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Vertebral Magnetic Resonance Imaging

Jonathan M. Levine, DVM, DACVIM (Neurology) Texas A&M University


|January 2012|Peer Reviewed

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MRI is an excellent tool for assessing vertebral column disorders in domestic species.

Magnetic resonance imaging (MRI) has revolutionized the assessment of vertebral column disorders in both humans and animals. It is noninvasive, provides the clinician with data in multiple image planes, and offers outstanding soft tissue contrast. Certain imaging features may be associated with pathologic processes and can be of prognostic value. Furthermore, MRI may be the only reliable antemortem means of diagnosing certain diseases, such as ischemic myelopathy.

In human medicine, MRI has largely replaced both myelography and computed tomography (CT) as the imaging study of choice for patients with vertebral column disease, and this transition has already begun in veterinary medicine.

The selection of an appropriate imaging modality should be based on its sensitivity and specificity for detecting disease and associated adverse events as well as for identifying prognostic data. MRI offers equivalent and often superior sensitivity and specificity when compared with other imaging modalities used in human vertebral column diseases. Evidence-based comparisons between modalities are more limited in veterinary medicine, but currently available data do parallel what is known in human medicine.1-7

Use in Clinical Disease Conditions

Disk Herniation
In humans, the accuracy of MRI for detecting disk herniation has been shown to be equivalent to or better than either CT or myelography.1 Of importance, much of these data were generated in the 1980s, when the capabilities of MRI were limited by field strength and software.

Comparative data between MRI and other modalities for cervical and thoracolumbar disk herniation in dogs does not exist. In some instances, neither myelography nor CT has identified disk herniation as clearly as MRI has (Figure 1).

Figure 1. Transverse CT and MRI in a dog with paraplegia. CT shows a subtle hyper- to iso-attenuating, right-sided ventral extradural compressive lesion (A and B) at the level of L2-L3 (arrowhead in A). Transverse T2-weighted MRI shows a large, hypointense, ventral and right lateral extradural compressive lesion (C and D) that nearly entirely effaces the cross-sectional area of the vertebral canal (small arrow in D). The visible spinal cord is reduced to a small crescent (large arrowhead in C) and is hyperintense, which may indicate the presence of intraparenchymal edema or necrosis. Surgical exploration confirmed the presence of severe spinal cord compression due to disk extrusion.

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In addition, several studies have shown that T2-weighted hyperintensity within the spinal cord of dogs with thoracolumbar disk herniation was negatively associated with long-term ambulatory outcome.2,3 In one study, the ratio of T2 hyperintensity to the length of the L2 vertebral body (T2 length ratio) was predictive of outcome independent of physical examination-based neurologic score, with each unit of the T2 length ratio increasing the odds of failure by 1.9-fold.3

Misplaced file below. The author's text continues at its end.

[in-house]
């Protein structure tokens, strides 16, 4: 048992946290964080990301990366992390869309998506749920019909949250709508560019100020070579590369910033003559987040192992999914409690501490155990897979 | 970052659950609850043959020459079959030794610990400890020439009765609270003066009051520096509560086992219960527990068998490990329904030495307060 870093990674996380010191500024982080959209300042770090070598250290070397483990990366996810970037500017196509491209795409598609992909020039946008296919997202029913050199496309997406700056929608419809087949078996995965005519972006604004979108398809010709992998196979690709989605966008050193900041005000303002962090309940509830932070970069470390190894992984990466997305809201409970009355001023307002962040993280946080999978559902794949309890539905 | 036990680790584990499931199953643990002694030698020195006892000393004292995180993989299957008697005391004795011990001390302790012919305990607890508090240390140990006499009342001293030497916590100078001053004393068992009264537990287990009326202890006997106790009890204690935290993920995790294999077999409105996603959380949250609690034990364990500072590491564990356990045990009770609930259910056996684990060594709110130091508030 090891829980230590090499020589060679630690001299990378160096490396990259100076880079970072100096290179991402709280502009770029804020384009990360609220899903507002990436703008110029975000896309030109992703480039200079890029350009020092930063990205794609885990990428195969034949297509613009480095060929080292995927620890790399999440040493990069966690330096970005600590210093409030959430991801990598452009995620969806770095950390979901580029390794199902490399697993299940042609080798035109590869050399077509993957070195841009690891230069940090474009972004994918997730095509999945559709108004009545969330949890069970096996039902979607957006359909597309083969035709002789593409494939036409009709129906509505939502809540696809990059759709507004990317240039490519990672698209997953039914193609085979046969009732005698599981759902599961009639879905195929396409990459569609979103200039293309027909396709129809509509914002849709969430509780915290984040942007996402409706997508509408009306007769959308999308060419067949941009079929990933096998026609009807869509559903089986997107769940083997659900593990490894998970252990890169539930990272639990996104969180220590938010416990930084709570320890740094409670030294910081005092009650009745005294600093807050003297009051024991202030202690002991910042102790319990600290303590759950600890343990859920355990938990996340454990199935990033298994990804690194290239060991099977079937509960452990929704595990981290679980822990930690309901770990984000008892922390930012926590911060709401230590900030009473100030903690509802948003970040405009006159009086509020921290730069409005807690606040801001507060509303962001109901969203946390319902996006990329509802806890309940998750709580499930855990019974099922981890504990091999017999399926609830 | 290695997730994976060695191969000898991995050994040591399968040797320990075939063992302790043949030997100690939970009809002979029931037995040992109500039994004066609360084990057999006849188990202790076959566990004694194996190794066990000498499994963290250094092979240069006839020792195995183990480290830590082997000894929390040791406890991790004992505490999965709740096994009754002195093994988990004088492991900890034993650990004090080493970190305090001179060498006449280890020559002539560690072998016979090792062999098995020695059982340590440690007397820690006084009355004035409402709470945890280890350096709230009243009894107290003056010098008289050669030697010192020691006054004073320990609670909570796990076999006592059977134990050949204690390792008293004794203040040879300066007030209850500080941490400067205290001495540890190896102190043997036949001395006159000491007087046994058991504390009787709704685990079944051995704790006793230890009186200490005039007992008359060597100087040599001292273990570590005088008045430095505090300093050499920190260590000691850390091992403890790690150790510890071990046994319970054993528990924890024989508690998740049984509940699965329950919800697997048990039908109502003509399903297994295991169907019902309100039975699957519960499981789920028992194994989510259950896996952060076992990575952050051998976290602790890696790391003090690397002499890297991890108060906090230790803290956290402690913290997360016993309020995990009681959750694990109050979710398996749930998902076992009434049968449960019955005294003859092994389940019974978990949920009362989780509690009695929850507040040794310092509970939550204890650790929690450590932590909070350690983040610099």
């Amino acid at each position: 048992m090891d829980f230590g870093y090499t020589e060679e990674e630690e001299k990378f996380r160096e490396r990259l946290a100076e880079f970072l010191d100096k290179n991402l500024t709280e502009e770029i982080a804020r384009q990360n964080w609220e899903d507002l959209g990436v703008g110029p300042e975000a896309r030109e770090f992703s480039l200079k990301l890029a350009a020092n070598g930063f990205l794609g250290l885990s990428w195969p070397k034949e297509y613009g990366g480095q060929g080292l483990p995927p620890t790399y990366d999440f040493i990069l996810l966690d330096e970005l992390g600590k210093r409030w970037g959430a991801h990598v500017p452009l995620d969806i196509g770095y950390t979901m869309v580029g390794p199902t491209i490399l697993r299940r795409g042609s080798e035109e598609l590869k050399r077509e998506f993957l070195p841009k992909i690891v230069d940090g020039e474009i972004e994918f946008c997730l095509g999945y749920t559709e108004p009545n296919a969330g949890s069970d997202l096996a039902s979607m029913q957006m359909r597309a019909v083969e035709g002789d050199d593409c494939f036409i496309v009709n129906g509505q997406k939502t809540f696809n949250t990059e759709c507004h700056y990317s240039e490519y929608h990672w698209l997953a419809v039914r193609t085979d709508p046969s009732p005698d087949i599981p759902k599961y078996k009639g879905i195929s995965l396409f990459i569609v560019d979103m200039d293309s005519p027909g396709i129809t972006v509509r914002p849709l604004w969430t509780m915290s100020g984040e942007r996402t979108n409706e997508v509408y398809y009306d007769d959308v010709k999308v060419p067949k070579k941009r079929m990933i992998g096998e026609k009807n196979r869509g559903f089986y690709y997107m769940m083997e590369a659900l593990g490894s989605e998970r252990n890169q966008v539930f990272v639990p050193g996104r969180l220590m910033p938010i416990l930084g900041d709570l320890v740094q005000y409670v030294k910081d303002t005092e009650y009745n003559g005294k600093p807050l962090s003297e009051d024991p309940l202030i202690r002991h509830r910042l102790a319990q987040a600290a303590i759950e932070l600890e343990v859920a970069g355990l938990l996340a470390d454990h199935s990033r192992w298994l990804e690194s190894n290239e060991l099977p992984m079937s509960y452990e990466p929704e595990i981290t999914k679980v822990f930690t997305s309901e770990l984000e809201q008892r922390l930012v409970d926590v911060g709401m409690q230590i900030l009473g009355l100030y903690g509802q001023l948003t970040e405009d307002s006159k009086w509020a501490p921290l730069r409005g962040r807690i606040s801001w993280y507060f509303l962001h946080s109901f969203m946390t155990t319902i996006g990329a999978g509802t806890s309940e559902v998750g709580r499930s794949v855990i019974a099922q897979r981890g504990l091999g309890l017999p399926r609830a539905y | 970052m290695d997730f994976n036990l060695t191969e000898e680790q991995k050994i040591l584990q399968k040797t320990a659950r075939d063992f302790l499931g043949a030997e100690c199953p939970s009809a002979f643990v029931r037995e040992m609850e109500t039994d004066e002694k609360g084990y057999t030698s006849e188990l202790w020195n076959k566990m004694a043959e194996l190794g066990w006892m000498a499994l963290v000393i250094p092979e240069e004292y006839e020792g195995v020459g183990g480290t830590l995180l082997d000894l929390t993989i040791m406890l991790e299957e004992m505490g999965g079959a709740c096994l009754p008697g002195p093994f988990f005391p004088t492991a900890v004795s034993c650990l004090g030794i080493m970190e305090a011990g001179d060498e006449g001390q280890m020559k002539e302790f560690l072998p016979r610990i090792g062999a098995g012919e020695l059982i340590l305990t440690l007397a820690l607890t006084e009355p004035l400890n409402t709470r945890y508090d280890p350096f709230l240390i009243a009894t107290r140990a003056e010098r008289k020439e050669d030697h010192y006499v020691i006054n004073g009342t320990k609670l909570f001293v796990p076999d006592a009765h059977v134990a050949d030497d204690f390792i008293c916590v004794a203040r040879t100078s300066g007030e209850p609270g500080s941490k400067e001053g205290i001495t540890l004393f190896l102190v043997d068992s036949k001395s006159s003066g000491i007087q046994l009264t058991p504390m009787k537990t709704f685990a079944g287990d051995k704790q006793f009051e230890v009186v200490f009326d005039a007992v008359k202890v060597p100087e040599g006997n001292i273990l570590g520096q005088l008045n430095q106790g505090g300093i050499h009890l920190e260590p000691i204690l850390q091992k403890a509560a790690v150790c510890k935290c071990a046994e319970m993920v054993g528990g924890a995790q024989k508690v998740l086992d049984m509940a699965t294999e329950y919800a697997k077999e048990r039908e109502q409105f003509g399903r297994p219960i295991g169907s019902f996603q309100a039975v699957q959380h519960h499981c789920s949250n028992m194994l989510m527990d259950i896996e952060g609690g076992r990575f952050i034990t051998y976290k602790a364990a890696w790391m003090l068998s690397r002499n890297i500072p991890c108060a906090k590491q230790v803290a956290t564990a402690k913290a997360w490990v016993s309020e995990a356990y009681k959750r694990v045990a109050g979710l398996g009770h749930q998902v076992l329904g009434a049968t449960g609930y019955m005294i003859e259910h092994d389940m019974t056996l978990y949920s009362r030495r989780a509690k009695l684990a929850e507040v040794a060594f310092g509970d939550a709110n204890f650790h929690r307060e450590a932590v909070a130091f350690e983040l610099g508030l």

Fibrocartilaginous Embolism
Ischemic myelopathy (from fibrocartilaginous embolism or other causes) is a spontaneous group of vascular diseases of the spinal cord. Gandini and coworkers found that nearly 75% of dogs with ischemic myelopathy due to fibrocartilaginous embolism had normal myelogram results; the most common abnormality in these dogs was intramedullary pattern, which has also been recognized in cases of myelitis, neoplasia, trauma, and disk herniation.4

In one recent study, 78.8% of dogs with suspected ischemic myelopathy had abnormal MRI results, which were believed to be relatively specific for this group of diseases (Figure 2).5 In a subsequent report, outcome was adversely affected when lesions within the spinal cord spanned more than 2 vertebrae or when the cross-sectional area of the lesion exceeded 67%.6

Figure 2. Sagittal T2-weighted MRI (A) and lateral cervical myelography (B) in a dog with nonambulatory tetraparesis. The myelogram shows preserved dorsal and ventral subarachnoid contrast columns with possible mild disk-associated compression at C6-C7.

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Significant T2-weighted hyperintensity is present within the spinal cord overlying the C3-C4 vertebrae (arrowheads in A). This lesion was consistent with fibrocartilaginous embolic myelopathy (FCEM) based on other MRI features and was confirmed as FCEM on necropsy.

Cervical Spondylomyelopathy
Data comparing MRI and myelography are available from one study in dogs with cervical spondylomyelopathy.7 Both modalities identified the location of the main lesion with reasonable inter-rater agreement. Signal changes within the spinal cord were identified by MRI in 10 of 18 dogs,7 suggesting that this modality could assist in locating compressions associated with significant injury.